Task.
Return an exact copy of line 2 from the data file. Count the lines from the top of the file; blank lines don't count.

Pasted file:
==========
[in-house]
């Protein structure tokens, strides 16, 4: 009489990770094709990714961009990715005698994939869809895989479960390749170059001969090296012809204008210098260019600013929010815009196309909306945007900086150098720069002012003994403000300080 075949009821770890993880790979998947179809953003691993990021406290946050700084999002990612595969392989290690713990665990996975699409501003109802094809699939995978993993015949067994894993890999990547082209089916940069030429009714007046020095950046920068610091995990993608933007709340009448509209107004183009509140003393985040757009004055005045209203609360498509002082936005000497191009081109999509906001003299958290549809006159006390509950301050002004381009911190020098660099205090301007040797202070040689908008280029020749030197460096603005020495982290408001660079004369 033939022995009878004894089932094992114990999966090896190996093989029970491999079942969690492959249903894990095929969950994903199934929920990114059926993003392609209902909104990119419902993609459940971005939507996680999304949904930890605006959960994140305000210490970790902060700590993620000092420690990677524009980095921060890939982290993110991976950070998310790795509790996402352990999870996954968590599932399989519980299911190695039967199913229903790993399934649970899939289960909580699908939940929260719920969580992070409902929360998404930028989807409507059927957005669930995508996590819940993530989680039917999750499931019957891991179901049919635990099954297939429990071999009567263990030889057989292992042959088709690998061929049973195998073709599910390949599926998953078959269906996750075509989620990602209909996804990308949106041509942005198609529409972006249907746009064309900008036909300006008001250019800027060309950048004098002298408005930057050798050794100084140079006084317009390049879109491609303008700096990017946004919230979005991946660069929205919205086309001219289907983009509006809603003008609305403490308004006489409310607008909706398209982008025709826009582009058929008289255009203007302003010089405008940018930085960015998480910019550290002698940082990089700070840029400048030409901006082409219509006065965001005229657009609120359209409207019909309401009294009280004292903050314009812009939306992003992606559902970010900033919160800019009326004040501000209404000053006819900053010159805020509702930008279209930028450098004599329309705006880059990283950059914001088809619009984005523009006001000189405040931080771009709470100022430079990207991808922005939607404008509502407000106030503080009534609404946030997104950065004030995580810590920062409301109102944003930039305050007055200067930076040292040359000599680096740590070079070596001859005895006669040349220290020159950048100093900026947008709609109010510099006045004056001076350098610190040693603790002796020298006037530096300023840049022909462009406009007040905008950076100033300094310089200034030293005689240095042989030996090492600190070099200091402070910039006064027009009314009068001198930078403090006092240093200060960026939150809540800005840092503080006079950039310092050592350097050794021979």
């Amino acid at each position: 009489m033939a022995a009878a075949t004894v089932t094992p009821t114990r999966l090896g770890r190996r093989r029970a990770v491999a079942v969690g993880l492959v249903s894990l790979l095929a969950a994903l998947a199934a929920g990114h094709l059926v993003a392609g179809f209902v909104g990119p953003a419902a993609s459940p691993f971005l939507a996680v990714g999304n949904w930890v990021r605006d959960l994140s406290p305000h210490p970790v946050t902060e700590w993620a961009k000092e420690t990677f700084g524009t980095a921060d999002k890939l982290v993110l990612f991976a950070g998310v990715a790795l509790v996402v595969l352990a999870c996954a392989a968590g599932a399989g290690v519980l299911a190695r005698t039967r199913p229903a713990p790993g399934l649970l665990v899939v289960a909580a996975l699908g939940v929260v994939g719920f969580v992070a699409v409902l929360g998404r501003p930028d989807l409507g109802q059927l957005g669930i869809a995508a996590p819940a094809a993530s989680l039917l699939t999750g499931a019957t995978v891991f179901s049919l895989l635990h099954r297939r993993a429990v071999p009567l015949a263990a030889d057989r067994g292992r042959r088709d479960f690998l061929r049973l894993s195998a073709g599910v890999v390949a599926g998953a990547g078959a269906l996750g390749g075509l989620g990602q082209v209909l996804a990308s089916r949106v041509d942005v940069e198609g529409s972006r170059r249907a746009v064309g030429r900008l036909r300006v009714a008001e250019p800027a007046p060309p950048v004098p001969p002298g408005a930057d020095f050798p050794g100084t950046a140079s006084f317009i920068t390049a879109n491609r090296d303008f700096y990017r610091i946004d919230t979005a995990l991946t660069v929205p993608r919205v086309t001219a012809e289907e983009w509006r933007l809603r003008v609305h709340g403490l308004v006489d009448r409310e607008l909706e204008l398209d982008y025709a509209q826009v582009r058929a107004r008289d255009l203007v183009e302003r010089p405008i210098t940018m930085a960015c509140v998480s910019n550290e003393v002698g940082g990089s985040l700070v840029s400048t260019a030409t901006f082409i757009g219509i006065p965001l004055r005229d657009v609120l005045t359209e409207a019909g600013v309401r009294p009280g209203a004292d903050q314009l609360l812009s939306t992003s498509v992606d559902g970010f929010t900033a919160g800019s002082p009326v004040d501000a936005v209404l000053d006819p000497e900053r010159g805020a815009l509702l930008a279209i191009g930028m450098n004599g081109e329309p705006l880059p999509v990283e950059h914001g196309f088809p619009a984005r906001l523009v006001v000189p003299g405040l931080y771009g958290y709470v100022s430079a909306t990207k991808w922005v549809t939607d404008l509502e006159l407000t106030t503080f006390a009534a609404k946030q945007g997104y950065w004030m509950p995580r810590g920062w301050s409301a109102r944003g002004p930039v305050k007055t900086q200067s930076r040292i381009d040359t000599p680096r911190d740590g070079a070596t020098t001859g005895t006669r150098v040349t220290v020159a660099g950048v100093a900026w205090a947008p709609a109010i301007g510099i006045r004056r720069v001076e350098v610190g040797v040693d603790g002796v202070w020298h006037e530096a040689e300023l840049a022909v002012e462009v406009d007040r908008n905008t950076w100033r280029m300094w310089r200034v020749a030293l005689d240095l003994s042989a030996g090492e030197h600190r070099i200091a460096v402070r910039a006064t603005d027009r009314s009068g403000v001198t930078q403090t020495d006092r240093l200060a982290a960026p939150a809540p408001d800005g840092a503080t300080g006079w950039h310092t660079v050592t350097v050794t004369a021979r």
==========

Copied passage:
């Protein structure tokens, strides 16, 4: 009489990770094709990714961009990715005698994939869809895989479960390749170059001969090296012809204008210098260019600013929010815009196309909306945007900086150098720069002012003994403000300080 075949009821770890993880790979998947179809953003691993990021406290946050700084999002990612595969392989290690713990665990996975699409501003109802094809699939995978993993015949067994894993890999990547082209089916940069030429009714007046020095950046920068610091995990993608933007709340009448509209107004183009509140003393985040757009004055005045209203609360498509002082936005000497191009081109999509906001003299958290549809006159006390509950301050002004381009911190020098660099205090301007040797202070040689908008280029020749030197460096603005020495982290408001660079004369 033939022995009878004894089932094992114990999966090896190996093989029970491999079942969690492959249903894990095929969950994903199934929920990114059926993003392609209902909104990119419902993609459940971005939507996680999304949904930890605006959960994140305000210490970790902060700590993620000092420690990677524009980095921060890939982290993110991976950070998310790795509790996402352990999870996954968590599932399989519980299911190695039967199913229903790993399934649970899939289960909580699908939940929260719920969580992070409902929360998404930028989807409507059927957005669930995508996590819940993530989680039917999750499931019957891991179901049919635990099954297939429990071999009567263990030889057989292992042959088709690998061929049973195998073709599910390949599926998953078959269906996750075509989620990602209909996804990308949106041509942005198609529409972006249907746009064309900008036909300006008001250019800027060309950048004098002298408005930057050798050794100084140079006084317009390049879109491609303008700096990017946004919230979005991946660069929205919205086309001219289907983009509006809603003008609305403490308004006489409310607008909706398209982008025709826009582009058929008289255009203007302003010089405008940018930085960015998480910019550290002698940082990089700070840029400048030409901006082409219509006065965001005229657009609120359209409207019909309401009294009280004292903050314009812009939306992003992606559902970010900033919160800019009326004040501000209404000053006819900053010159805020509702930008279209930028450098004599329309705006880059990283950059914001088809619009984005523009006001000189405040931080771009709470100022430079990207991808922005939607404008509502407000106030503080009534609404946030997104950065004030995580810590920062409301109102944003930039305050007055200067930076040292040359000599680096740590070079070596001859005895006669040349220290020159950048100093900026947008709609109010510099006045004056001076350098610190040693603790002796020298006037530096300023840049022909462009406009007040905008950076100033300094310089200034030293005689240095042989030996090492600190070099200091402070910039006064027009009314009068001198930078403090006092240093200060960026939150809540800005840092503080006079950039310092050592350097050794021979």